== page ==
India is a like an Indian who is not poor anymore but still behaves that way because poverty has made him think small. India considers sugar an ‘essential’ and air-conditioning a luxury. If the poor are not miserable, India appears to wonder, what is the whole point of escaping poverty? As with many simple things, India has a complicated relationship with air-conditioning.
Heat surrounds us. Most of India is hot most of the time. Intense heat is an Indian inevitability, yet we treat it as a transient disease for which permanent measures are not required. Indians should not be dying of heat; they should not have to be trapped for hours in steamy cauldrons. That very option should not exist. By now, we should have solved our heat problem. All our trains and buses should have been air-conditioned. But India mostly subsidizes misery, not comfort.
Public transport that is not air-conditioned is very cheap in India. Air-conditioning all of public transport would raise costs many folds. Every time a bureaucrat or politician points this out, a grimace appears on their faces. It is not a reaction to the economics of it, but to the bitterness of imagining the average Indian travelling “in AC”. Some officials also say that any expensive public good will be damaged by people, or stolen. But, to begin with, they point out that Indians would not pay more for comfort, even if it is a fraction of the actual cost. In that, they are right.
The average Indian has low standards for life—for beautiful spaces, time, hygiene and comfort. He is willing to wake up at dawn and commute two hours in heat and dust, and return late at night. He plays no sport, does not date and spends very little on fun, even if he is a drinker. He overspends only if there is a sacrificial quality to it—like his child’s education or sister’s wedding.
When I was 21, my employer transferred me to Mumbai and gave me a “second-AC” train ticket. I sold the ticket because I thought air-conditioning was an unnecessary luxury and I could instead use the money to survive my first few weeks in Mumbai. It was one of the most foolish decisions of my life. The 24-hour journey from Madras to Mumbai in peak summer in a hot metal box was pure misery. I did not anticipate how much water I would need, and had to go thirsty for long spells; and in any case, the fake bottled-water at stations seemed more dangerous than dehydration. People fainted, and that seemed to be usual on such journeys. I was ashamed of how small my thinking had become. Society should have trained me to be generous to myself; instead, it had made me feel vulgar about travelling “in AC” when money had more sacred uses.
Across all rungs of India’s poor and middle-class, there is a miserliness that is somewhat respectfully known as “price consciousness”. This ‘consciousness’ deems quality of life an inessential aspect of life. All our social pettiness is embodied in this. Yet, it has a sacred aura, as though we must speak of this miserliness only with great compassion. This is because observers of Indian miserliness, like economists, entrepreneurs, bureaucrats, politicians, journalists and writers, have never been poor, and they make some poor guesses. They seem to think that choosing suffering over comfort, and ugliness over beauty is the right of people who feel poor. I don’t agree. Indian ‘price-consciousness’ is a way of thinking and it is often an expensive choice. It has undocumented co-morbidities. People die trying to save money. The nation itself loses more by not spending enough. Take, for instance, why we don’t shut the doors of local trains in Mumbai.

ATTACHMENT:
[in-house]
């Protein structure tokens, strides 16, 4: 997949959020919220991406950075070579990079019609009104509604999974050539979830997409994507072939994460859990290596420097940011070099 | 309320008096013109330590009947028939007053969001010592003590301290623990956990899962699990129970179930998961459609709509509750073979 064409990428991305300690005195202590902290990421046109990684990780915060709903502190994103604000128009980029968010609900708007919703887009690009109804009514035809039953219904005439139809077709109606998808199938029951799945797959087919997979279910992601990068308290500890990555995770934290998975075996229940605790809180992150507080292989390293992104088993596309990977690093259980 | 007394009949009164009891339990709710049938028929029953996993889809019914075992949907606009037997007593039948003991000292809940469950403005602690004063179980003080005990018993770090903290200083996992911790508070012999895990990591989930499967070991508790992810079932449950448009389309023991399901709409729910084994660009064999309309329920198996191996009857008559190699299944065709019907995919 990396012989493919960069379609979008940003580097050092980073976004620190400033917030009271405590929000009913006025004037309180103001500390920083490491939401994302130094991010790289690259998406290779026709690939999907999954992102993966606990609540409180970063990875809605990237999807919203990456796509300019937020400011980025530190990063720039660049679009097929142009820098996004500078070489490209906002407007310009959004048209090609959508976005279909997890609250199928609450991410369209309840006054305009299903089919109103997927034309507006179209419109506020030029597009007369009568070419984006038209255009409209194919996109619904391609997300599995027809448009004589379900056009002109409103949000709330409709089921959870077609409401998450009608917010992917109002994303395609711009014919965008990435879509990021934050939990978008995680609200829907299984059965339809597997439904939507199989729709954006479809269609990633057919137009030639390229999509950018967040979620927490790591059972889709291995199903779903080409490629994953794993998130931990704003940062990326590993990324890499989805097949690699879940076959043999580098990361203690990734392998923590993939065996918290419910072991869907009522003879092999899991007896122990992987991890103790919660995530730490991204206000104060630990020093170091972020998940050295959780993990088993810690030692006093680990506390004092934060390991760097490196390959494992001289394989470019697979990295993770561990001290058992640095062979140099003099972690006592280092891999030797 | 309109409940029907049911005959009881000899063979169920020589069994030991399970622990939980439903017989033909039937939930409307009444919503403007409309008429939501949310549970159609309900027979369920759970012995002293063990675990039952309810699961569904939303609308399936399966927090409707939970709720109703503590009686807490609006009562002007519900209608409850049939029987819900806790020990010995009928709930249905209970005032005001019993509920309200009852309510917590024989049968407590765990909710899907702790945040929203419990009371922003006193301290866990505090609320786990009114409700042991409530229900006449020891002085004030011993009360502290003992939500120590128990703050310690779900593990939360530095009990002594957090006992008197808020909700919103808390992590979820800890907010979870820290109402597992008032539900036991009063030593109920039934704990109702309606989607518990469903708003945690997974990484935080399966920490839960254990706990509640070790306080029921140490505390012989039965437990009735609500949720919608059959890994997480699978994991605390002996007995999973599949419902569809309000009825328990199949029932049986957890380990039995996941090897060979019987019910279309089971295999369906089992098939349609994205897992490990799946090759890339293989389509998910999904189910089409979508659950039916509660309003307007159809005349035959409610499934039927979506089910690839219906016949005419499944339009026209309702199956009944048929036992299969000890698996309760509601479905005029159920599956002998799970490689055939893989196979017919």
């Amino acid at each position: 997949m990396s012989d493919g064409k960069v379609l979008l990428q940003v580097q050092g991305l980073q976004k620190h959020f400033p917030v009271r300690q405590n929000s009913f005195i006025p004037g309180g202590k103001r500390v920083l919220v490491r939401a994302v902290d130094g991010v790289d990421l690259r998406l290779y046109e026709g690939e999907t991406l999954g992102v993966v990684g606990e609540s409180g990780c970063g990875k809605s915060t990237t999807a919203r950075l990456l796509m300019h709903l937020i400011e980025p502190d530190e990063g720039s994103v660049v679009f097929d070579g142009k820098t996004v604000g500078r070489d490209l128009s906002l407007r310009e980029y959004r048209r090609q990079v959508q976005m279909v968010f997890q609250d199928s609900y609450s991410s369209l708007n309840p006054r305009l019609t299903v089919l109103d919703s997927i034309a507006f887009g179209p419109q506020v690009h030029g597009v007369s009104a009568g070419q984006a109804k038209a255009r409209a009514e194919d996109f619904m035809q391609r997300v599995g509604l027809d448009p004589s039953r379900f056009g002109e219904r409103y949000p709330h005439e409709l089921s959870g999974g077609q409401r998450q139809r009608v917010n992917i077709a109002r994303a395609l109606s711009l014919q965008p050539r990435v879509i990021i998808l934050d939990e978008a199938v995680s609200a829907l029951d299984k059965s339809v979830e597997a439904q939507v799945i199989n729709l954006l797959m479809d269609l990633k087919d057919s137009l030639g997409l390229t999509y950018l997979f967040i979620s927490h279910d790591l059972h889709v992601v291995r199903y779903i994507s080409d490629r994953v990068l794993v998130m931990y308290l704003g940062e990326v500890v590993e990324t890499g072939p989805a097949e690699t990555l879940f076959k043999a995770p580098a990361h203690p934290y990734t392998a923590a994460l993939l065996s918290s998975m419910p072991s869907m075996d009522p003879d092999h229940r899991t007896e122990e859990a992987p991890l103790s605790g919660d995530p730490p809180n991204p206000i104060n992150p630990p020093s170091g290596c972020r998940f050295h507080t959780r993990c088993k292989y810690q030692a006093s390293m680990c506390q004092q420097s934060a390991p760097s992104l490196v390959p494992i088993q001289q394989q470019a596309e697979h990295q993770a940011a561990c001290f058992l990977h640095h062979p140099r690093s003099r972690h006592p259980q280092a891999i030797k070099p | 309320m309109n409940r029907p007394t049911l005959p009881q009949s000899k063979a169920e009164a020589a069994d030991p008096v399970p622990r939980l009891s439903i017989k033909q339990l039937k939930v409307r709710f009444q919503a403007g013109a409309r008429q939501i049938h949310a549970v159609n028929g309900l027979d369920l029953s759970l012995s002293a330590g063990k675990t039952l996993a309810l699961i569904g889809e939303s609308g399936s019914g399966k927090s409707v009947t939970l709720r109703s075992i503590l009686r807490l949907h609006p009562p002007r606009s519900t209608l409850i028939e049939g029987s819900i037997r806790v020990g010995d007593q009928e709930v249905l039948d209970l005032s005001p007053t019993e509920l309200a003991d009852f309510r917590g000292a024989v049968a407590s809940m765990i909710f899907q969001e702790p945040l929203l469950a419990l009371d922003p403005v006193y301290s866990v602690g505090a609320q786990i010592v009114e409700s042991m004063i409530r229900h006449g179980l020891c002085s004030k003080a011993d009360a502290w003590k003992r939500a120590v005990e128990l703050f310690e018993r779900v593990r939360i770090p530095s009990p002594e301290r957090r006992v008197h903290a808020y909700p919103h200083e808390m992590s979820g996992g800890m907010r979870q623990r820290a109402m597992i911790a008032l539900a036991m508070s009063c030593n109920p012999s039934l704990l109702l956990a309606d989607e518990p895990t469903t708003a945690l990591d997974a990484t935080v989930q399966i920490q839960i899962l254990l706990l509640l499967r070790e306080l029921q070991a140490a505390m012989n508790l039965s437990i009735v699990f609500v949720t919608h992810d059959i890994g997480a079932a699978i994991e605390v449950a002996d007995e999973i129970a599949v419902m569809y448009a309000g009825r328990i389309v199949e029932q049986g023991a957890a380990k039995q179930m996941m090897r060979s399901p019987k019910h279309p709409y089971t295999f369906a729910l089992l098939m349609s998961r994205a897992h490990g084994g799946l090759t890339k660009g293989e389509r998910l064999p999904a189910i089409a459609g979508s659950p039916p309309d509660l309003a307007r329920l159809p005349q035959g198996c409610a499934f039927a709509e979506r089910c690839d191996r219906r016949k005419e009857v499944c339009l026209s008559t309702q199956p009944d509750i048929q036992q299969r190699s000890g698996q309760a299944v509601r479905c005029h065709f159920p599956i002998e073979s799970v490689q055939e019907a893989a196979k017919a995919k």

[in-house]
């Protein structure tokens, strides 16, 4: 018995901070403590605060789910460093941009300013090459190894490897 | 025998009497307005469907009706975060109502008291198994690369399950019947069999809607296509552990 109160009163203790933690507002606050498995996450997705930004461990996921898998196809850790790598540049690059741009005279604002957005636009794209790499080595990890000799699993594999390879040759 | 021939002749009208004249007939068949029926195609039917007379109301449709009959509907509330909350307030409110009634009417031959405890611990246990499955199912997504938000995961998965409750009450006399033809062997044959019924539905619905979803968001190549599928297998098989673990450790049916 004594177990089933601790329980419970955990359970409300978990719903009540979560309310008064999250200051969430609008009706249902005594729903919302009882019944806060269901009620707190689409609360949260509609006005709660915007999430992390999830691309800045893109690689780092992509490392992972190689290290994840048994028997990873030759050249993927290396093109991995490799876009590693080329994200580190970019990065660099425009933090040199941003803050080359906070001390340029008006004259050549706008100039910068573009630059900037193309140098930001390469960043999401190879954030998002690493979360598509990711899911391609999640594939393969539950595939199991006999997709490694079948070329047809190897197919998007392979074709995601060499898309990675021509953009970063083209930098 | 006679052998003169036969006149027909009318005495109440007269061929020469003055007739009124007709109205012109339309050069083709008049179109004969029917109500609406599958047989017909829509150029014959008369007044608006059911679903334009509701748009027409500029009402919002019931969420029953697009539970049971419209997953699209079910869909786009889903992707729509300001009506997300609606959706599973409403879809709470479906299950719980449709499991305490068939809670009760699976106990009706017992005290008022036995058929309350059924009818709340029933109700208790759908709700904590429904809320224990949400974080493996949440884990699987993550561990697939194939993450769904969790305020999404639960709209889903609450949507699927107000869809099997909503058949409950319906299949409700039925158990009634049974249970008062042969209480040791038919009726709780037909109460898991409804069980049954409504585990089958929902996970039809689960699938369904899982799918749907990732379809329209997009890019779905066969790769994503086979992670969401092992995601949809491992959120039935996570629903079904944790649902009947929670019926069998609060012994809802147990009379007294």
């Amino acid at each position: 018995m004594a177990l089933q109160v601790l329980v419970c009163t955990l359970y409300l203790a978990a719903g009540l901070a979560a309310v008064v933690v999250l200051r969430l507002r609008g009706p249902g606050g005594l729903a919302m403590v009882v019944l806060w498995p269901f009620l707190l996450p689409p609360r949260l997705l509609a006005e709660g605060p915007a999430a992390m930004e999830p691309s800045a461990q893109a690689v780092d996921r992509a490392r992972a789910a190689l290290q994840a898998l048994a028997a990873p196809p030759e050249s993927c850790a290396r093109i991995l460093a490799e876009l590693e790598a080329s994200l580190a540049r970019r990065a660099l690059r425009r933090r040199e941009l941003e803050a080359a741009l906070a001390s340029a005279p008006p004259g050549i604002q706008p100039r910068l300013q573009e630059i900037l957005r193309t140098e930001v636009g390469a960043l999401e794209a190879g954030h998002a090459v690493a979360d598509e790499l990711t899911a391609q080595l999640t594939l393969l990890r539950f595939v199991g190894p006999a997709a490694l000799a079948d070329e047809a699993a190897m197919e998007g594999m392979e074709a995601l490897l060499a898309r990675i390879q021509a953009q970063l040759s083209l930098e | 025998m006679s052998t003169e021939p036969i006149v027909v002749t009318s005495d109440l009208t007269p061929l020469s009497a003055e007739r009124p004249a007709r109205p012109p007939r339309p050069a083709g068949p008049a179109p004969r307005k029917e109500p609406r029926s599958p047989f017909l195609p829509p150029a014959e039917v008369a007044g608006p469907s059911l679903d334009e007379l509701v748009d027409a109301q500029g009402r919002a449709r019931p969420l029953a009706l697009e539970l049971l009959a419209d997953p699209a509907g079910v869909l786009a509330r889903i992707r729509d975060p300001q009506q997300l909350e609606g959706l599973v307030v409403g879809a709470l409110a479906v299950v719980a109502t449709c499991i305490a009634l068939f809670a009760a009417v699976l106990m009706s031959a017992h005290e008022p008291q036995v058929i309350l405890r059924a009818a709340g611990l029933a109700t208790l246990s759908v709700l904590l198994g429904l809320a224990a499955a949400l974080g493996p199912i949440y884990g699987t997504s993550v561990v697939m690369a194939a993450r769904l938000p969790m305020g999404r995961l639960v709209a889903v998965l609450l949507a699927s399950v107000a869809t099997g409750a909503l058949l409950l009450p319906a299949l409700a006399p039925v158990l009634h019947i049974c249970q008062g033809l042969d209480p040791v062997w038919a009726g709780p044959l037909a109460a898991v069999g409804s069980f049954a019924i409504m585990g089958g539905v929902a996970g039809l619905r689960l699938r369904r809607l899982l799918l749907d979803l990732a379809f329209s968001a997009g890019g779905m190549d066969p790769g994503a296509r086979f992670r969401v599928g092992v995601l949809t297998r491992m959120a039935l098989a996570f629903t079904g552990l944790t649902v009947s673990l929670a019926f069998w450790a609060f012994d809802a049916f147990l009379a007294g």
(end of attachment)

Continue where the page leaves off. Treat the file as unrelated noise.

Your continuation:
Every day, thousands of men dangle from the doorways of those local trains as though to gape at something extraordinary that has occurred outside. Hundreds fall off and die annually. Yet, these trains haven’t installed automatic doors—because there are so many people aboard, they would suffocate if the doors were shut. The answer is to have trains air-conditioned, but they are not because Mumbai commuters would rather travel in this manner—dangling, sweating— than pay more for tickets. Many of them can afford to live better, but they will not.
In surveys conducted by the Indian Railways and others as part of Mumbai’s long contemplation of underground transit, an overwhelming majority of train commuters said that between travelling in humid compartments and paying more for AC, they would prefer misery. It is the same story in other cities. Metro systems have sprung up across India despite the average Indian’s threat that he will not pay for the service.
Until a few years ago, when Uber and other taxi-hailing apps transformed these services in India, a local commute was a humid affair. If you did not have a car, and you happened to perspire profusely, you arrived for a meeting drenched, as though it was raining. As a reporter, I have met many important figures in shirts that had become translucent. To maintain poise and hold on to your dignity in that state was an art form.
Mumbai did have air-conditioned taxies and they were blue to signify coolness. There were not many of them and their distinction somehow gave their drivers the confidence to fleece you. In any case, their air-conditioners did not work very well.
You needed to own a car in Mumbai to arrive at a place dry, until Uber and other taxi-hailing apps started operations. But Indians are so ‘price conscious’ that these services are unable to maintain minimal standards of quality. The cabs are unreliable, dirty and always white. I have wandered so far away from my Indian roots that I would pay ₹100 extra for an Uber that is not white.
Manu Joseph is a journalist, novelist, and the creator of the Netflix series, ‘Decoupled’
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